Alignment plays a big role in this menu design for a family cafe by Motyw Studio. Type is left-aligned, while all values ​​are right-aligned. The alignment spans multiple menu pages so that images, titles, and information are always aligned. It creates a visual connection between elements, simplifies layout and ensures that viewers always know where they are looking for information.

Think of repetition as consistency. By repeating elements of a design, you create an instant familiarity or identity. Repetition is an important factor in the unity of multi-page documents. For example, when looking at a publication, it should be immediately obvious that p.5 and p.10 belong to the same publication either by grid, type style, font size, color, spatial relationships, etc. Repetition can also be used to create graphics. elements, such as patterns, unless it becomes overwhelming; Be careful of the opposite.

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Repetition helps people identify that separate things belong together. Think of it a bit like a family. Each member of the family looks a little different, but there are enough similarities that you can see that they are all connected. Let’s look at some more good visual examples of repetition in graphic design.

Packaging is a great way to see it in action. Take these Olipop cans for example. The position of the logo is repeated and it uses the same fonts. Each has a different color and reflection to distinguish the different flavors, but they are all similar enough to recognize that they are part of the same family.

This example of a visual identity design for Fort Point Beer by Manuel shows how important repetition is in branding. The company is trying to create a strong sense of identity and the repetition of patterns and example styles across different customer touch points creates strong consistency and brand awareness.

Contrast occurs when two elements are complete opposites. For example: large/small size, classic/contemporary fonts, thin/thick lines, cool/warm colors, dark/light, smooth/rough textures, horizontal/vertical, etc.

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Contrast plays an important role in the organization of information on a page. It gives the reader a guide as to where to look first. What is the most important point? What stands out the most?

Unlike work, it must be strong and clear. In contrast, our eyes; Don’t make differences look like mistakes. To have an impact, the difference must be clear and extreme.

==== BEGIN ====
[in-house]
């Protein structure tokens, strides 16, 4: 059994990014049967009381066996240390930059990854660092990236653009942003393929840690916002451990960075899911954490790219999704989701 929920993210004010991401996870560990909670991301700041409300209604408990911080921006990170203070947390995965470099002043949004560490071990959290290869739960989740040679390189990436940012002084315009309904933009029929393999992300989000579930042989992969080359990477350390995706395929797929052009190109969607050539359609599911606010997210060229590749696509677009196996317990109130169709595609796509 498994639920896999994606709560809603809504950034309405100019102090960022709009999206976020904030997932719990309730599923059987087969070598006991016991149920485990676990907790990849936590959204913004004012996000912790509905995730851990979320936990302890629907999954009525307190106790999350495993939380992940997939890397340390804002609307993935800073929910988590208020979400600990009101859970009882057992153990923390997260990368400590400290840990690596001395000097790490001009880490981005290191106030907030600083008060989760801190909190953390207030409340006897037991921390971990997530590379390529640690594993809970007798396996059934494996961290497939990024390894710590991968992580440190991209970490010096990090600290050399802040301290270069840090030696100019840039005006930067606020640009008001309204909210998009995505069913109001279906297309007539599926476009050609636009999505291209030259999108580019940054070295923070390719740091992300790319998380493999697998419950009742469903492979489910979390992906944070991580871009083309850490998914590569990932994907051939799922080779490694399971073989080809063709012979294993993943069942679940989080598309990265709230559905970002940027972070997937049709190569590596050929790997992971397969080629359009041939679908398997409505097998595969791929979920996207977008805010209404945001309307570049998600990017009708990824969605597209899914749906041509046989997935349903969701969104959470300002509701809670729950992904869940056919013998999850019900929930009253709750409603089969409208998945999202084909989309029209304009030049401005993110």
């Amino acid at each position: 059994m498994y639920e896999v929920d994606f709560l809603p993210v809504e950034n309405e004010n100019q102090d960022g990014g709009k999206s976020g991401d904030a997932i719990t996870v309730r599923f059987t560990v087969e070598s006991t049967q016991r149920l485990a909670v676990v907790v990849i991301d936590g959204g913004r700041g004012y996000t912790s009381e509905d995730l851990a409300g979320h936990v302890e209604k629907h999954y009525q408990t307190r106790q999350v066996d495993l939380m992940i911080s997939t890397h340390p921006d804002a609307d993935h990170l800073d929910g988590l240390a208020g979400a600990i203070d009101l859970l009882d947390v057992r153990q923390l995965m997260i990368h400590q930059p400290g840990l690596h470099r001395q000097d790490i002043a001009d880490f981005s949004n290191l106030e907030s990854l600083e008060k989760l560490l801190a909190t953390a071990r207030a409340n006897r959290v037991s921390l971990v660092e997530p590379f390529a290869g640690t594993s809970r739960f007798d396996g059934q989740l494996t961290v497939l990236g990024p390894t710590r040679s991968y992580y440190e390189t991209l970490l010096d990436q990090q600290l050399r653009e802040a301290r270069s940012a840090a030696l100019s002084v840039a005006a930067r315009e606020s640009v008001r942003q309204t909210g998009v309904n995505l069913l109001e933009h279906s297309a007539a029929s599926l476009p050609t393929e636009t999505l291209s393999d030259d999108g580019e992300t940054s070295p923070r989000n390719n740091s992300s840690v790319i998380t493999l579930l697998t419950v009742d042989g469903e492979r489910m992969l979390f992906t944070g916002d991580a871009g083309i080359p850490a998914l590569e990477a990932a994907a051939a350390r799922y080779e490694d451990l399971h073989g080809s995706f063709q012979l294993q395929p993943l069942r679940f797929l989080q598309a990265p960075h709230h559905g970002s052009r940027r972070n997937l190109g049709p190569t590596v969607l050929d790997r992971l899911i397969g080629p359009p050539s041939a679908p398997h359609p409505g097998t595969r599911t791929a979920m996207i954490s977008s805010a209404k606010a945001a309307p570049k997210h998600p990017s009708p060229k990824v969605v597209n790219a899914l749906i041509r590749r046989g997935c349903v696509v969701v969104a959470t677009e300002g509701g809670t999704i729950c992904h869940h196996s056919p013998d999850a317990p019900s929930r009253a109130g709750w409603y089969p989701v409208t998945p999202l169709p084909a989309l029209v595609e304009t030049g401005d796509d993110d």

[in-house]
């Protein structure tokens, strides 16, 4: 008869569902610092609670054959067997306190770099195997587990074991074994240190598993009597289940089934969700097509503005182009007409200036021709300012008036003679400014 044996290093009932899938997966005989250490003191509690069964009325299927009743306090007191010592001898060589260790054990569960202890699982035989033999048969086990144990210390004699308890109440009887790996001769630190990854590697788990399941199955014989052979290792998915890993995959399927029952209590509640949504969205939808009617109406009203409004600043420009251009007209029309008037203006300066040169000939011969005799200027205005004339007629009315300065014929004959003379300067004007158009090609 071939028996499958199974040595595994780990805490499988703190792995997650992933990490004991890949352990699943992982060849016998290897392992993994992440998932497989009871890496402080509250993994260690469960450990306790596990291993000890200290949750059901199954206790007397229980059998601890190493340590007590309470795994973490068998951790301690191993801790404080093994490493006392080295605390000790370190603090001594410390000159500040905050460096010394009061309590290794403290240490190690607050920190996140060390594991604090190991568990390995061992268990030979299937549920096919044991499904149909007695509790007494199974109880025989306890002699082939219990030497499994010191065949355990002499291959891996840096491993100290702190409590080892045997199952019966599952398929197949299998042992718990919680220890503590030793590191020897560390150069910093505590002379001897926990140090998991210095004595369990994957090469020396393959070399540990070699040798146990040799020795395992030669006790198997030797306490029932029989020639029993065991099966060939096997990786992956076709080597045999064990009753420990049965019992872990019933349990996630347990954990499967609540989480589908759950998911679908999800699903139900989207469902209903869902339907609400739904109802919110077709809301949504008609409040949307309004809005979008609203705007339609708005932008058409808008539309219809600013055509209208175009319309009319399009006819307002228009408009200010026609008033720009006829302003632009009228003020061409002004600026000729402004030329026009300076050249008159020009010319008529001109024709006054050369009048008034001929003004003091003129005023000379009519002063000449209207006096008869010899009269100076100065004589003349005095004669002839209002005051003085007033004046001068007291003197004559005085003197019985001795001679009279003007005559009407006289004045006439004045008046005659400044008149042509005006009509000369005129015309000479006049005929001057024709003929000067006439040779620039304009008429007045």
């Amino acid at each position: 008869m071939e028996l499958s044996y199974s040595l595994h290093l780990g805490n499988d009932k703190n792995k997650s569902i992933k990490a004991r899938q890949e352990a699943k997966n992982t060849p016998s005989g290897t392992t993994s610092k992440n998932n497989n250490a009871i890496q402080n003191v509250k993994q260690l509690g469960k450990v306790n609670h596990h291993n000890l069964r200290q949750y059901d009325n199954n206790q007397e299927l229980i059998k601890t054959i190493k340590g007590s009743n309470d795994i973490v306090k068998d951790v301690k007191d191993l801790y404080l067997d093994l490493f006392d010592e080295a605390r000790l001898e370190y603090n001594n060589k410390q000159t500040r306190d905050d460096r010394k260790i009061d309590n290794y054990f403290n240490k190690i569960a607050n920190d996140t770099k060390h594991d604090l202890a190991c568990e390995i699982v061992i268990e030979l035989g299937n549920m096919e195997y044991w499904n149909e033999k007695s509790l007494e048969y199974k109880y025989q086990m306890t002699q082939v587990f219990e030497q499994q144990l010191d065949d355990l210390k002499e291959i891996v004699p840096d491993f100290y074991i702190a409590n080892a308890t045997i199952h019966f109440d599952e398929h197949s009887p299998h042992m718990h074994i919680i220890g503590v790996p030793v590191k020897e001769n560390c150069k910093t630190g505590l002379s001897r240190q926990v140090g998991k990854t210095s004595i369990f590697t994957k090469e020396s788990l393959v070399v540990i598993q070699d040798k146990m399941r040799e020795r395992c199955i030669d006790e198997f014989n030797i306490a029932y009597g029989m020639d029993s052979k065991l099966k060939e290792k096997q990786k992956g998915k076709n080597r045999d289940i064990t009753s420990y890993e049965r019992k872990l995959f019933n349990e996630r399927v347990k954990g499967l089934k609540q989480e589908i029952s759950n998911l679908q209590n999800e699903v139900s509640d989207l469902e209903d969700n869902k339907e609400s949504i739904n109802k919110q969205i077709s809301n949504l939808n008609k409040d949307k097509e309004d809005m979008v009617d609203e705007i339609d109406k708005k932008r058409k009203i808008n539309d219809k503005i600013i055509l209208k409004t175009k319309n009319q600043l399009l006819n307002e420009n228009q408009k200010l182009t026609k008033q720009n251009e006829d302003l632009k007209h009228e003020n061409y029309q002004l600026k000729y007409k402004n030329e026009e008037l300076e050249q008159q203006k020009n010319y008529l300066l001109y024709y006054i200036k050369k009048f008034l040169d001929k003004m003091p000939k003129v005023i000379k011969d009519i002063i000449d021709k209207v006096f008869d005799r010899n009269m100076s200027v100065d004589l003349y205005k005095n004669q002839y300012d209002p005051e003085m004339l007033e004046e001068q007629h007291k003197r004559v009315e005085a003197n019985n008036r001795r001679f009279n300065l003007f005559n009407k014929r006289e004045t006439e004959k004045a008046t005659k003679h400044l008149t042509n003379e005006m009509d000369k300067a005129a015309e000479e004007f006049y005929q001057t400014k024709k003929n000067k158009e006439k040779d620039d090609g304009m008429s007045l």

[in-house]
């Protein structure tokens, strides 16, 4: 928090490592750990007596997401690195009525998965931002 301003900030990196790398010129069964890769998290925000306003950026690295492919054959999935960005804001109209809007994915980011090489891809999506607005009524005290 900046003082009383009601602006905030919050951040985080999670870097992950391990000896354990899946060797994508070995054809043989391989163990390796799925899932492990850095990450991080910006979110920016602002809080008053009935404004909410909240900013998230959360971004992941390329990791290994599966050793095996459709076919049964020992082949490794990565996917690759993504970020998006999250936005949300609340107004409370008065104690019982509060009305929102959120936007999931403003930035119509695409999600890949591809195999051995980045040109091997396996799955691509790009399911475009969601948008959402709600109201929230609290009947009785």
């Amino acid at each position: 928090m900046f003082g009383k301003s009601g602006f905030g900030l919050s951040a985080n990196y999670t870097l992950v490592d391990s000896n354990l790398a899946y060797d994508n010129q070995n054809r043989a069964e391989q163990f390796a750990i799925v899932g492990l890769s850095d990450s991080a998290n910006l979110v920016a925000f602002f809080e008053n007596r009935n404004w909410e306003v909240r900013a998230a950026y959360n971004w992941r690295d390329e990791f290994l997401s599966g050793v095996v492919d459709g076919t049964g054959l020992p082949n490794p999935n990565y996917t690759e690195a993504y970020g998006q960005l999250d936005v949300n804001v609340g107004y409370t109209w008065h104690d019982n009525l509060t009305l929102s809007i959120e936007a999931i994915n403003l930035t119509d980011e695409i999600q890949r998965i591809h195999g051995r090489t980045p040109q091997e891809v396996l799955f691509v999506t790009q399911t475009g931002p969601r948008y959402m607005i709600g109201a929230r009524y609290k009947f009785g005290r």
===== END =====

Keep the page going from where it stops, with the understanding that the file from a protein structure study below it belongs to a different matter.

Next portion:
For example, when agreeing to terms and conditions online, a contrast can be seen in digital design where “I accept” is in bold, while “I decline” is in a lighter color that fades. It seems to happen. Let’s look at some good examples of contrast in graphic design.

In this example of a Notebook II from Imprimerie du Marais, the contrast between the dark blue of the outer packaging and the bright orange markings of the interior is intriguing and entices the viewer to open the box. Once they do, a further contrast between minimal external and heavily patterned material emerges. Both create a sense of joy in unpacking the items.

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In these two black and white posters by Muhittin Güneş, the use of scale in the headlines and body copy creates depth and a more dynamic setting.

Contrast through scale also works in reverse. Like this Yellow Pages illustration by art directors Ron Henriques and Andre Calazans, where lots of space around a small object draws the eye in, creating a clear focal point.

And as you can see in this poster by Vasjen Katro, the stark color contrast highlights certain elements in the design, creating strong focal points.

Contrast can also be used in the choice of materials, which you can see in this egg packaging from ZBS Brands. Using different textured papers for the same project creates depth through contrast.

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Think about it—hierarchy is usually what we think of when we describe hierarchy in a business, or in organizations like politics and the church. It is a system in which people or things are arranged according to their importance.

In design, hierarchy creates a visual organization for a design and gives the reader an idea of ​​where to start and end reading. Each element that is part of the design can be given a priority rating. For example

A designer can then make decisions about position, size, contrast, color, etc. to ensure that the desired classification is achieved.

Clients will often ask you to increase the size of many elements on the page because they think all these points are “really important”. The problem with that